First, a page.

Brothers exonerated for 1994 murder return to court after bid for certificates of innocence delayed
CHICAGO (CBS) — Two brothers who were acquitted of murder after spending nearly 30 years in prison will try again on Thursday to get an official certificate of innocence.
Reginald Henderson and Shawn Tyler have said they were teenagers when they were tortured into confessing to the 1994 murder of Rodney Collins by Chicago police officers overseen by former commander Jon Bridge.
Thursday morning, he will ask a Cook County judge to grant him a certificate of innocence, which would clear his record and allow him to collect restitution from the state for wrongful convictions and imprisonment.
Originally Henderson and Tyler A certificate of innocence is expected at Monday’s hearing.but her case was pushed back after the judge indicated there were some matters she wanted to explore further.
The delay threw the brothers into confusion and despair.
“I don’t see how you can be innocent and still somehow be guilty,” Tyler said. “I’m at a loss.”
“This is our life,” Henderson said. “You have no right to hold us like this. We’re trying to move on.”
In 1994, the then 17- and 18-year-old brothers were arrested and tortured by Chicago police officers under the watch of notorious CPD commander Jon Bridge, who himself was convicted in 2010 of lying about the suspects’ torture. was told. He spent more than three years in prison and died in 2018.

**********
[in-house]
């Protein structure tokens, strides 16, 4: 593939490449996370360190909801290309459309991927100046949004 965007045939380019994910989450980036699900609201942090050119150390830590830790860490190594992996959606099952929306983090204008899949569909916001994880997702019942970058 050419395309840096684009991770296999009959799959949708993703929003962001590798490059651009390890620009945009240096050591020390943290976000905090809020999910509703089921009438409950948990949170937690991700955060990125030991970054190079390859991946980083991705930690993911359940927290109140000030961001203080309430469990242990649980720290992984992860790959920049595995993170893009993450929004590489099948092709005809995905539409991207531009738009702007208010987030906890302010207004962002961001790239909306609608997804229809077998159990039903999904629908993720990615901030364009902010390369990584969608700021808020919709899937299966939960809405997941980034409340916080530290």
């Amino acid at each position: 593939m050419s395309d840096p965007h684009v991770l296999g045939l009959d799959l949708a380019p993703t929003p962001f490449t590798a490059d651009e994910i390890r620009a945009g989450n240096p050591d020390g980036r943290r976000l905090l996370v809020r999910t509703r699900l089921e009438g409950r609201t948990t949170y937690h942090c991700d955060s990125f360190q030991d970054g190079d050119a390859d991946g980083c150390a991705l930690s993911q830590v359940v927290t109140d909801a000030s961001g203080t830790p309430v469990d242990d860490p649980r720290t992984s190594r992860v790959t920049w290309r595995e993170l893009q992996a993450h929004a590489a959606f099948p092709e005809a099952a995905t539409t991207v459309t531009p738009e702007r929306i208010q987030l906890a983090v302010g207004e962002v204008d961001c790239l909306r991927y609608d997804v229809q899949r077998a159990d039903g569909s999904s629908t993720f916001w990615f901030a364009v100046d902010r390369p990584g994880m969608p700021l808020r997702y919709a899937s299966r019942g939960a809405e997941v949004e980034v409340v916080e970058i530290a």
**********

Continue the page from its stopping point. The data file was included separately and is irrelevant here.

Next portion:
The brothers said they were targeted because Tyler exposed similar police misconduct in the 1991 killing of Alfredo Hernandez. Tyler witnessed the murder, and after 13-year-old Marcus Wiggins was arrested for the murder, Wiggins claimed that detectives working under Bridge tortured him into a false confession. After Tyler testified during a motion to suppress Wiggins’ confession, he and his co-defendants were either acquitted, or had their cases dismissed.
When Collins was shot and killed in 1994, the same detectives in the Hernandez case arrested Henderson and Tyler, based on false witness statements, and beat them into false confessions, leading to their convictions. Convictions were carried out, according to the National Registry of Exonerations.
Tyler was released in 2019 and his brother in 2020.
He was acquitted in 2021, after his convictions were overturned, after an appeals court allowed a hearing on whether the detectives conspired to fabricate evidence, and the Illinois Torture Inquiry and Relief Commission found that Medical evidence and the troubling history of detectives substantiated their claims. .
“That’s enough,” Henderson said. “You know what I mean? It’s been 29 years since next month. Enough is enough.”
While in prison, Tyler wrote six books and designed a clothing line, highlighting the strength of his fight for innocence.
“Going to prison at 17 was not what I came out of at 42,” Tyler said. “I really have a new perspective and I have a new perspective.”
Henderson earned his college degree, but when the brothers got out of prison, their sister had died. Shortly after his arrival home, his mother also died.
“How am I?” They said. “You tell me.”
The brothers will return to court Thursday morning with their lawyers and families.
“I want to re-emphasize that no matter how she rules, it’s not a denial of a certificate of innocence,” attorney Jennifer Bonjean said. “The only question is whether we have to proceed to a hearing.”